knowledge of other fields.

Limitation of Known Exploits − Many of the testers are aware with only those exploits,
which are public. In fact, their imaginative power is not as developed as attackers.
Usually, attackers think much beyond a tester’s ability to discover the flaw to attack.

Limitation to Experiment − Most the testers are time bound and follow the instructions
already given to them by their organization or seniors. They do not try something new.
They do not think beyond the given instructions. On the other hand, attackers are free
to think, to experiment, and to create some new path to attack.

Moreover, penetration testing can neither replace the routine IT security tests, nor it
can substitute a general security policy, but rather, supplement the established review
procedures and discovers new threats.

The following are some common and basic tools that are necessary to complete
penetration testing with the expected results:

• VMware:
VMware enables us to run multiple instances of the operating system on a single
workstation.

1. Linux Based Operating System:
As Linux is the most recommended OS for penetration testing, mostly
penetration testing is carried on Linux based system.

2. Windows-Based Operating System:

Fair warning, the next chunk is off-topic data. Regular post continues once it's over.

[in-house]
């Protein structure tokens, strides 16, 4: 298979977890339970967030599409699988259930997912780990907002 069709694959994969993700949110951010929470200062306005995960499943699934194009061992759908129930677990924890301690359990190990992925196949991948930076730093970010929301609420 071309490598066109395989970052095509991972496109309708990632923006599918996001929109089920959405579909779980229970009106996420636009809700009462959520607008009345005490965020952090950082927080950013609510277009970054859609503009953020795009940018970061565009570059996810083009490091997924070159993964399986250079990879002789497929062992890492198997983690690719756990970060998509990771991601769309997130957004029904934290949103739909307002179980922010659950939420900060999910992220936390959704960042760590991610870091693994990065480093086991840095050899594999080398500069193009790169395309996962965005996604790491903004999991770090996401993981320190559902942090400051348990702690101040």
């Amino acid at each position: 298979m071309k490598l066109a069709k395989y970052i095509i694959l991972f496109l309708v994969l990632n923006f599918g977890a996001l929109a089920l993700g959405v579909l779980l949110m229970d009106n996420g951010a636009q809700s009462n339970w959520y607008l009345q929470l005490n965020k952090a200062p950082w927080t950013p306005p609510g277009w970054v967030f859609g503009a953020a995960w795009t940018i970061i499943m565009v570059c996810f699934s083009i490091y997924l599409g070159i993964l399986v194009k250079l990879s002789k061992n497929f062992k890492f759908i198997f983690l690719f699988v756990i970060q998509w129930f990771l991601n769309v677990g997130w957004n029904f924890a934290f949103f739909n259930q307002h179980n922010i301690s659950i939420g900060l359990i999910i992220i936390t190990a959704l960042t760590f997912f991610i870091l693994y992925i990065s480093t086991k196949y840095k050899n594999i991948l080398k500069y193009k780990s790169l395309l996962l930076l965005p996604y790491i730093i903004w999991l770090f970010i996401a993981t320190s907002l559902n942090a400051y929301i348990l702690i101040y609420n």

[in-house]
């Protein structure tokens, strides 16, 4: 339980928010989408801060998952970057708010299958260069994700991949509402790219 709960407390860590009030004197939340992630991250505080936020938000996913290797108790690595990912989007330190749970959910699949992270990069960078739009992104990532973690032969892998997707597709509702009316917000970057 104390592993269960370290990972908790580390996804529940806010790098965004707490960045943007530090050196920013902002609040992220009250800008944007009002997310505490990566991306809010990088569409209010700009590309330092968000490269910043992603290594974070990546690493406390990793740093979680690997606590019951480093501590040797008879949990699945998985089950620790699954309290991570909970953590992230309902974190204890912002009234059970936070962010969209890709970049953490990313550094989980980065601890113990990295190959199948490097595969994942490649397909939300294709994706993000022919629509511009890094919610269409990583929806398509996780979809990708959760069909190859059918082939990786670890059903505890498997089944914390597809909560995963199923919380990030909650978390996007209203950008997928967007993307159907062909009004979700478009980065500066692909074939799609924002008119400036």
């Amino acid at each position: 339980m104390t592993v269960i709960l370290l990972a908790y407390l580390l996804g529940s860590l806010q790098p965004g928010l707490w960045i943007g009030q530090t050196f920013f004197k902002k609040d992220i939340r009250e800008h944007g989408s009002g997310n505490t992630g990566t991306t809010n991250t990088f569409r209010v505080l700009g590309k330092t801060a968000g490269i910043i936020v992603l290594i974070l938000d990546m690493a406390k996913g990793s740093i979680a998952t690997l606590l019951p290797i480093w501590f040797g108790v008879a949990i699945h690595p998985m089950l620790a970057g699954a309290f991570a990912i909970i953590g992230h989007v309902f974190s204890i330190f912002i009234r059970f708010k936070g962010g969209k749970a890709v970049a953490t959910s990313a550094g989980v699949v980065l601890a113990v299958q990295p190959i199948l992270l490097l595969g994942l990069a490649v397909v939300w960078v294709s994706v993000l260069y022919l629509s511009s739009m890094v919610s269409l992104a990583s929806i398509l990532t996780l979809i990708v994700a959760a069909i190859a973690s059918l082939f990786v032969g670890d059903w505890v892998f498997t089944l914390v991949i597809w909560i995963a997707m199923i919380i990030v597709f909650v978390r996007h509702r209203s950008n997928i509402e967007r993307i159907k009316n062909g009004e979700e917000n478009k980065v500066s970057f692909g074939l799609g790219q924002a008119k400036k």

Windows XP/7 is necessary for certain tools to be used. Many commercial
tools or Microsoft-specific network assessment and penetration tools are
available that run cleanly on the platform.

• Wifi Adapter:
An 802.11 USB adapter allows the easy connection of a wireless adapter to the
penetration testing system. The 802.11 USB adapter is recommended as other
don’t support the required functions.

• Spectrum Analyzer:
A spectrum analyzer is a device used to examine the spectral composition of some
electrical or optical waveform. IT is used to determine whether or not a wireless
transmitter is working according to defined standards.

• Series of software:
The software requirements are based upon the engagement scope. However, some
commercial and open source software that could be required to conduct a full
penetration test properly are listed below:
1. Maltego
2. Nessus

3. Nespose
4. Rainbow Crack
5. Dnsmap
6. The Social Engineering Toolkit (SET)
7. The Metasploit Toolkit
8. Dnsrecon

The penetration testing execution standard consists of six phases:

1. Preparation
2. Intelligence Gathering
3. Scanning
4. Threat Modelling
5. Vulnerability Analysis
6. Reporting

1. Preparation:

In this phase, we prepare and gather the required tools, OS, and software to start
penetration testing. Selecting the tools required during a penetration test depends on
several factors such as the type and the depth of the engagement.

2. Intelligence Gathering

In this phase, the information or data is gathered to aid in guiding the assessment actions. The
information gathering process is conducted to gather information about the target that can
help the attacker to get access, potentially secret or private data, or information that is
otherwise relevant to the target.

At this stage they Utilizes publicly available information by using

• Search Engines
• Websites
• Registrars
• SEC
• Recruiting sites
• Netcraft.com

3. Threat Modeling:

Threat modeling is a process for optimizing network security by identifying vulnerabilities and
then defining countermeasures to prevent, or diminish the effects of threats to the system. The